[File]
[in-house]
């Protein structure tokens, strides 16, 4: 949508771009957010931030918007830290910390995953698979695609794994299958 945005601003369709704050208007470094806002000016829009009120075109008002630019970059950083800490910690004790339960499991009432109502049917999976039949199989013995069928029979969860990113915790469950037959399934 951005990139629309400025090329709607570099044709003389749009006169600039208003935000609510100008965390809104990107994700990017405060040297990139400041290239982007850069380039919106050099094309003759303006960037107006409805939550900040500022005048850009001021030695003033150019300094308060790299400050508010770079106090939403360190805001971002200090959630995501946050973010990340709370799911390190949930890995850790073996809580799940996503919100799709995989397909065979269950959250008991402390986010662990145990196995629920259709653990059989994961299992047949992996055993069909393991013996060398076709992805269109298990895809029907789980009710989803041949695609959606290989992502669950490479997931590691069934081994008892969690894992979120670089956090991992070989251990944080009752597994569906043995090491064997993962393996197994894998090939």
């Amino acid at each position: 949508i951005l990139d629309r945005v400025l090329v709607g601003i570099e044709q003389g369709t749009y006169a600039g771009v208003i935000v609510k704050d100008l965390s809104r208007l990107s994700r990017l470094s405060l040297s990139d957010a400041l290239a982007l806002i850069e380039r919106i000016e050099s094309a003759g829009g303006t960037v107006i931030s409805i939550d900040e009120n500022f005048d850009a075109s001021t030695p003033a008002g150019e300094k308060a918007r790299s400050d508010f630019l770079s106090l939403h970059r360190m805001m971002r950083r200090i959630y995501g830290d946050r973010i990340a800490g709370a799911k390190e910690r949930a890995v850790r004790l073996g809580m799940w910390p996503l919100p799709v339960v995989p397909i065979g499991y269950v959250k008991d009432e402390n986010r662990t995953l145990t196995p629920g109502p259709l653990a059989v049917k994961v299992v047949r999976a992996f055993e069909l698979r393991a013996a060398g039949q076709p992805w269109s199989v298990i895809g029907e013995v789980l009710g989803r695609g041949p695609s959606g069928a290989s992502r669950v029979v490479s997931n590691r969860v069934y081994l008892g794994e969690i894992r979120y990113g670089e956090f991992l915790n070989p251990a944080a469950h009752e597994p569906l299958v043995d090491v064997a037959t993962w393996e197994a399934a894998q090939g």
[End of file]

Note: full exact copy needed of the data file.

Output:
[in-house]
């Protein structure tokens, strides 16, 4: 949508771009957010931030918007830290910390995953698979695609794994299958 945005601003369709704050208007470094806002000016829009009120075109008002630019970059950083800490910690004790339960499991009432109502049917999976039949199989013995069928029979969860990113915790469950037959399934 951005990139629309400025090329709607570099044709003389749009006169600039208003935000609510100008965390809104990107994700990017405060040297990139400041290239982007850069380039919106050099094309003759303006960037107006409805939550900040500022005048850009001021030695003033150019300094308060790299400050508010770079106090939403360190805001971002200090959630995501946050973010990340709370799911390190949930890995850790073996809580799940996503919100799709995989397909065979269950959250008991402390986010662990145990196995629920259709653990059989994961299992047949992996055993069909393991013996060398076709992805269109298990895809029907789980009710989803041949695609959606290989992502669950490479997931590691069934081994008892969690894992979120670089956090991992070989251990944080009752597994569906043995090491064997993962393996197994894998090939």
């Amino acid at each position: 949508i951005l990139d629309r945005v400025l090329v709607g601003i570099e044709q003389g369709t749009y006169a600039g771009v208003i935000v609510k704050d100008l965390s809104r208007l990107s994700r990017l470094s405060l040297s990139d957010a400041l290239a982007l806002i850069e380039r919106i000016e050099s094309a003759g829009g303006t960037v107006i931030s409805i939550d900040e009120n500022f005048d850009a075109s001021t030695p003033a008002g150019e300094k308060a918007r790299s400050d508010f630019l770079s106090l939403h970059r360190m805001m971002r950083r200090i959630y995501g830290d946050r973010i990340a800490g709370a799911k390190e910690r949930a890995v850790r004790l073996g809580m799940w910390p996503l919100p799709v339960v995989p397909i065979g499991y269950v959250k008991d009432e402390n986010r662990t995953l145990t196995p629920g109502p259709l653990a059989v049917k994961v299992v047949r999976a992996f055993e069909l698979r393991a013996a060398g039949q076709p992805w269109s199989v298990i895809g029907e013995v789980l009710g989803r695609g041949p695609s959606g069928a290989s992502r669950v029979v490479s997931n590691r969860v069934y081994l008892g794994e969690i894992r979120y990113g670089e956090f991992l915790n070989p251990a944080a469950h009752e597994p569906l299958v043995d090491v064997a037959t993962w393996e197994a399934a894998q090939g």